(The following excerpt from Allegis Group’s latest research report, “Global Workforce Trends 2018,” focuses on conditions in Japan, demonstrating the strategic priorities that leading companies face to stay ahead amid talent supply and demand challenges.)
In Japan, the economy is struggling with anemic gross domestic product (GDP) growth and several quarters of actual declines in the past several years. Usually, sluggish GDP growth coincides with increasing unemployment. With both low unemployment and low productivity, however, economic data indicates that the country may need more workers to strengthen the economy. Japan’s aging population has been a high-profile story for several years, but in early 2018, the pace of demographic change has accelerated, with the Financial Times reporting that deaths outnumbering births by an average of 1,000 per day.
The unemployment rate is the lowest in more than 10 years and continued to decline over the past year. Steady and robust job creation in highly skilled industries is fueling a large portion of new job growth. Professional and technical services, the largest consumer of IT skill sets, added 20,000 jobs from 2016 to 2017, signaling strong competition in the market. Top hiring companies in a 2017 review included Amazon (491 postings), PricewaterhouseCoopers (328 postings), and KDDI (229 postings).
With such an urgent talent shortage, Japan is now beginning to see rises in wages. In the 2017 to 2018 period, the country saw wages rise by 2.4 percent, with monthly pay marking the highest climbs since 1998. In real terms, however, the actual cost of wages have not kept up with rising food and oil prices, so the trend toward higher labor costs will likely continue.
Rising wages in Japan usually are driven by manufacturers, but non-manufacturers have taken the lead this year for the first time since 1997, increasing pay by 2.8 percent — their biggest hike in 21 years. Logistics providers and service industry players, in particular, are working harder to attract employees. The logistics sector enacted an average pay raise of 3.4 percent, the highest across all industries. The industry is struggling to keep pace with the surge in demand for e-commerce shipments.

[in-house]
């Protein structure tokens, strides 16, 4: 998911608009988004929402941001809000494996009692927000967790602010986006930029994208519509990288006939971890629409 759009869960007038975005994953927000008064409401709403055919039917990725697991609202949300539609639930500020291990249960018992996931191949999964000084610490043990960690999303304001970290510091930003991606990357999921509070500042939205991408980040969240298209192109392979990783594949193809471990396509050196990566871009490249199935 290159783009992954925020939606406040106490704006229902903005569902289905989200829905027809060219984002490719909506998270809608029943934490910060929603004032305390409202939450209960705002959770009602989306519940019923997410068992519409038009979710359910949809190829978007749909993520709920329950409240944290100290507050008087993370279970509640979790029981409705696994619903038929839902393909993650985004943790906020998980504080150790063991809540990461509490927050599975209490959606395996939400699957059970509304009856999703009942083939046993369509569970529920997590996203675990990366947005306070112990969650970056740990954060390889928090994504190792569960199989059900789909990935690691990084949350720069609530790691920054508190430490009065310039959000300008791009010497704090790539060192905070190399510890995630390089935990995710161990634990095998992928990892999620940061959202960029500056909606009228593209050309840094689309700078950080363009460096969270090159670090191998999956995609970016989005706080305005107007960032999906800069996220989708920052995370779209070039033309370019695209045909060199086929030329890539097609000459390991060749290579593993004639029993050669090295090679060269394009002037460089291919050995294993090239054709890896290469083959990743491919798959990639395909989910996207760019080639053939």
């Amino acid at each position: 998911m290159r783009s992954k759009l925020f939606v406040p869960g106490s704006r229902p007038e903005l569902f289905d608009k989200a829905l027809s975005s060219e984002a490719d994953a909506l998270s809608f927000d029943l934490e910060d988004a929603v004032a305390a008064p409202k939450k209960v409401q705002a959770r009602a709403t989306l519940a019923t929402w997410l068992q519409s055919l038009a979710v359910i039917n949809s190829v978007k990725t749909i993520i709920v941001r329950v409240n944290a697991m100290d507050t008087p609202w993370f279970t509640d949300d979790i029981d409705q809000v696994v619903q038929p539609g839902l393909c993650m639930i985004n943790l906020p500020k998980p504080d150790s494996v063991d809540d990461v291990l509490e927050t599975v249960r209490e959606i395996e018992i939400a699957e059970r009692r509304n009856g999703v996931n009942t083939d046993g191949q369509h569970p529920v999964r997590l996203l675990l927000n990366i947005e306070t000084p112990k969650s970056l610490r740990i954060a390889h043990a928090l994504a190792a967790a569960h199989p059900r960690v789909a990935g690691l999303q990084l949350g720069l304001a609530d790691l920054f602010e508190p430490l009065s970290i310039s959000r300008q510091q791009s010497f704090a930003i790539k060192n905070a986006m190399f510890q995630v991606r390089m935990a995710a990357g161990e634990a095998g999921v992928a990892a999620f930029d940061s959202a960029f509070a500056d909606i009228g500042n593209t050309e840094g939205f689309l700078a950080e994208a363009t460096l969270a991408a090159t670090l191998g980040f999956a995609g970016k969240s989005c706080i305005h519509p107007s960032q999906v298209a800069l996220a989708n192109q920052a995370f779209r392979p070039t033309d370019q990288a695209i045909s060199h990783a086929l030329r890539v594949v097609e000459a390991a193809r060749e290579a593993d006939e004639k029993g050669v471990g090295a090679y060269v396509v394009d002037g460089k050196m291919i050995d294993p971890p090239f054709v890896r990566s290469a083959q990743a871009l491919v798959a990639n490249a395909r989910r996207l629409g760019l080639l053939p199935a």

Retail and manufacturing industries are also seeing rising wages in Japan. Department stores and supermarkets raised wages by 2.5 percent. Manufacturers boosted pay by an average of 2.3 percent, but Toyota Motor, which likely posted a record net profit for the fiscal year ending in March, has agreed to a 3.3 percent pay raise. Many big electronics makers such as Hitachi and Panasonic are offering just 1,500 yen more in base pay this year. Sony, which is not part of industrywide negotiations with unions, decided on a five percent increase in yearly pay as the company hopes to attract experts in artificial intelligence (AI) and other technologies to boost its competitiveness.
These trends toward higher wages reflect strong demand for skills by employers across all industries in Japan. Many companies are switching from a seniority-based wage structure and raising starting salaries. Competition for workers is particularly fierce in the technology sector. Job postings for data scientists have quadrupled over one year. Companies from China and elsewhere also are luring Japanese graduates away with generous offers. Some companies are focusing on seniors to overcome labor shortages. West Japan Railway and farm equipment maker Kubota are including post-retirement hires 60 and older in their pay increases. Honda Motor pushed back its retirement age last year and raised pay for senior employees.
For more perspectives on the changing workforce, download your copy of “Global Workforce Trends 2018” today. Based on more than three decades of experience, extensive research, and a survey of nearly 700 global talent acquisition stakeholders, the report provides:
You can also catch up on research around additional topics in the global talent, staffing, and recruitment services space by checking out reports on issues ranging from recruiting and retaining Millennial and Gen Z talent and how diversity and inclusion (D&I) strategies can drive business success to artificial intelligence and the future of work.